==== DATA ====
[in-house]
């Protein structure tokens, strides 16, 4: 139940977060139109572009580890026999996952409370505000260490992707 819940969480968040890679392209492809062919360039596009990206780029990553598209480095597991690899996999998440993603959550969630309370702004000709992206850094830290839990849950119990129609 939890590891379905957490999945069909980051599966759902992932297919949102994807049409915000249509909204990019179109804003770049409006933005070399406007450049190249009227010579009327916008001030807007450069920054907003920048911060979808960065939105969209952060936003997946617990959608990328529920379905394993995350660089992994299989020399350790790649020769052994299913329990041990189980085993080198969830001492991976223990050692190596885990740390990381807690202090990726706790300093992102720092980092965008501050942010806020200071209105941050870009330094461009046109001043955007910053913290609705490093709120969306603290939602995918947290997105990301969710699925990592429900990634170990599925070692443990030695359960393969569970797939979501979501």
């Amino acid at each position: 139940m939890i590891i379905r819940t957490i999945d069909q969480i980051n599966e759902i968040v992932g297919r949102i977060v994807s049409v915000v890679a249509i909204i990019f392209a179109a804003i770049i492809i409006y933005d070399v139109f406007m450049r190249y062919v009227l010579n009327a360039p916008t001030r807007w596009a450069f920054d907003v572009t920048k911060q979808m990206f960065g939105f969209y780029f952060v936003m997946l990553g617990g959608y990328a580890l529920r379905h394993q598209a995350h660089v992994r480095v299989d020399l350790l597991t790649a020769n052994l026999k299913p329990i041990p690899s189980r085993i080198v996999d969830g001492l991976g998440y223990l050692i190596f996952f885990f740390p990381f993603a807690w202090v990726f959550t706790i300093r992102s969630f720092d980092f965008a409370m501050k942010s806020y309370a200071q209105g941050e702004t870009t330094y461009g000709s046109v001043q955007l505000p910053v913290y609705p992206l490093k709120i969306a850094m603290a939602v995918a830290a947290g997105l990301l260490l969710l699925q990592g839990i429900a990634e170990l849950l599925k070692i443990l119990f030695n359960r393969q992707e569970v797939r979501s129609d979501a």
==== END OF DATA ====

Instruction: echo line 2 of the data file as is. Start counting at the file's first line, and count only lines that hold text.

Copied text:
């Protein structure tokens, strides 16, 4: 139940977060139109572009580890026999996952409370505000260490992707 819940969480968040890679392209492809062919360039596009990206780029990553598209480095597991690899996999998440993603959550969630309370702004000709992206850094830290839990849950119990129609 939890590891379905957490999945069909980051599966759902992932297919949102994807049409915000249509909204990019179109804003770049409006933005070399406007450049190249009227010579009327916008001030807007450069920054907003920048911060979808960065939105969209952060936003997946617990959608990328529920379905394993995350660089992994299989020399350790790649020769052994299913329990041990189980085993080198969830001492991976223990050692190596885990740390990381807690202090990726706790300093992102720092980092965008501050942010806020200071209105941050870009330094461009046109001043955007910053913290609705490093709120969306603290939602995918947290997105990301969710699925990592429900990634170990599925070692443990030695359960393969569970797939979501979501």